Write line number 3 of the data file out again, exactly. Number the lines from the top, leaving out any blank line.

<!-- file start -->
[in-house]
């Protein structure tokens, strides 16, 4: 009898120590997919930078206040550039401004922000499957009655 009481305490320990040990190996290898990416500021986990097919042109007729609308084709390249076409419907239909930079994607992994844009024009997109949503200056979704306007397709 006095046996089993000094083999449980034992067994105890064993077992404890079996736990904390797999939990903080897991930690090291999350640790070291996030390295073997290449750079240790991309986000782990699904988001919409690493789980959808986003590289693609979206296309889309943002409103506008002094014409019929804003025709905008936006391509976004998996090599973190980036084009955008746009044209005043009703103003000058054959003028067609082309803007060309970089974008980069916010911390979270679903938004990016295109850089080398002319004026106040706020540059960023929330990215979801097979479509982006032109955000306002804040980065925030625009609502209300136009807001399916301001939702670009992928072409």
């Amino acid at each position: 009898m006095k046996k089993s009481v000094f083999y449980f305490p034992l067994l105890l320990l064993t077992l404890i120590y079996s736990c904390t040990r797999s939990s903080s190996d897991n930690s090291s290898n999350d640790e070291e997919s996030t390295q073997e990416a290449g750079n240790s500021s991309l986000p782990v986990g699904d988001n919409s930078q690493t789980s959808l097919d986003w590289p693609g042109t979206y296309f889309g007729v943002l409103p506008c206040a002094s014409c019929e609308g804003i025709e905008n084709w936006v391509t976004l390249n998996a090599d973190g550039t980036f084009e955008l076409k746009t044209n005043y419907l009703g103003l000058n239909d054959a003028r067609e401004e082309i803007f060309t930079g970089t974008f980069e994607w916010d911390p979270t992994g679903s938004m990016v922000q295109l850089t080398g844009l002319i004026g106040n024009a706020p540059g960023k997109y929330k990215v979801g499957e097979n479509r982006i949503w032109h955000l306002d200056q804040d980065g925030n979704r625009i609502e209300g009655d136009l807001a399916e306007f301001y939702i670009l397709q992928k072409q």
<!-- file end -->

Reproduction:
């Amino acid at each position: 009898m006095k046996k089993s009481v000094f083999y449980f305490p034992l067994l105890l320990l064993t077992l404890i120590y079996s736990c904390t040990r797999s939990s903080s190996d897991n930690s090291s290898n999350d640790e070291e997919s996030t390295q073997e990416a290449g750079n240790s500021s991309l986000p782990v986990g699904d988001n919409s930078q690493t789980s959808l097919d986003w590289p693609g042109t979206y296309f889309g007729v943002l409103p506008c206040a002094s014409c019929e609308g804003i025709e905008n084709w936006v391509t976004l390249n998996a090599d973190g550039t980036f084009e955008l076409k746009t044209n005043y419907l009703g103003l000058n239909d054959a003028r067609e401004e082309i803007f060309t930079g970089t974008f980069e994607w916010d911390p979270t992994g679903s938004m990016v922000q295109l850089t080398g844009l002319i004026g106040n024009a706020p540059g960023k997109y929330k990215v979801g499957e097979n479509r982006i949503w032109h955000l306002d200056q804040d980065g925030n979704r625009i609502e209300g009655d136009l807001a399916e306007f301001y939702i670009l397709q992928k072409q």